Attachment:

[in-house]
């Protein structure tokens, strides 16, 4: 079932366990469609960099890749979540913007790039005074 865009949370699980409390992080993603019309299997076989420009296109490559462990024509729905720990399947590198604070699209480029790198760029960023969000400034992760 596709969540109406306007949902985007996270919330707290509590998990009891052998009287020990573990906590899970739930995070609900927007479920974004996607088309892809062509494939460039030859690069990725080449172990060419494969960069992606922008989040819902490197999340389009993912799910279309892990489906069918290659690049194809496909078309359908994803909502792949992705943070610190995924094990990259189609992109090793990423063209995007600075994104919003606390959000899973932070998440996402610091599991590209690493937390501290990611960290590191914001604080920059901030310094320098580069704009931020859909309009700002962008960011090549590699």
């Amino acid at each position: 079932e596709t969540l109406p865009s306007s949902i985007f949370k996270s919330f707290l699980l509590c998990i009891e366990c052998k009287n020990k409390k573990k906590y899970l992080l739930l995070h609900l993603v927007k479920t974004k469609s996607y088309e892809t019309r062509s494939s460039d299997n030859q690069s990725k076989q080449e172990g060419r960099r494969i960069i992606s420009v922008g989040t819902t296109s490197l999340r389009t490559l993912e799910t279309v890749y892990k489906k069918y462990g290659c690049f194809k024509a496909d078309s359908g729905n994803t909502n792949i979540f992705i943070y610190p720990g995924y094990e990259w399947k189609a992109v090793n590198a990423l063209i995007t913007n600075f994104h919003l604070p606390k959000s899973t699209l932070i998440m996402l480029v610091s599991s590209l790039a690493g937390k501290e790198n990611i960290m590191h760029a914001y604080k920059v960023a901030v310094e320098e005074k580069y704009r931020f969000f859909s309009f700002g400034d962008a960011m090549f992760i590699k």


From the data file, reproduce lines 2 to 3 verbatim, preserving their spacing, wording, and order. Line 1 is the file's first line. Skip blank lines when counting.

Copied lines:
């Protein structure tokens, strides 16, 4: 079932366990469609960099890749979540913007790039005074 865009949370699980409390992080993603019309299997076989420009296109490559462990024509729905720990399947590198604070699209480029790198760029960023969000400034992760 596709969540109406306007949902985007996270919330707290509590998990009891052998009287020990573990906590899970739930995070609900927007479920974004996607088309892809062509494939460039030859690069990725080449172990060419494969960069992606922008989040819902490197999340389009993912799910279309892990489906069918290659690049194809496909078309359908994803909502792949992705943070610190995924094990990259189609992109090793990423063209995007600075994104919003606390959000899973932070998440996402610091599991590209690493937390501290990611960290590191914001604080920059901030310094320098580069704009931020859909309009700002962008960011090549590699």
């Amino acid at each position: 079932e596709t969540l109406p865009s306007s949902i985007f949370k996270s919330f707290l699980l509590c998990i009891e366990c052998k009287n020990k409390k573990k906590y899970l992080l739930l995070h609900l993603v927007k479920t974004k469609s996607y088309e892809t019309r062509s494939s460039d299997n030859q690069s990725k076989q080449e172990g060419r960099r494969i960069i992606s420009v922008g989040t819902t296109s490197l999340r389009t490559l993912e799910t279309v890749y892990k489906k069918y462990g290659c690049f194809k024509a496909d078309s359908g729905n994803t909502n792949i979540f992705i943070y610190p720990g995924y094990e990259w399947k189609a992109v090793n590198a990423l063209i995007t913007n600075f994104h919003l604070p606390k959000s899973t699209l932070i998440m996402l480029v610091s599991s590209l790039a690493g937390k501290e790198n990611i960290m590191h760029a914001y604080k920059v960023a901030v310094e320098e005074k580069y704009r931020f969000f859909s309009f700002g400034d962008a960011m090549f992760i590699k």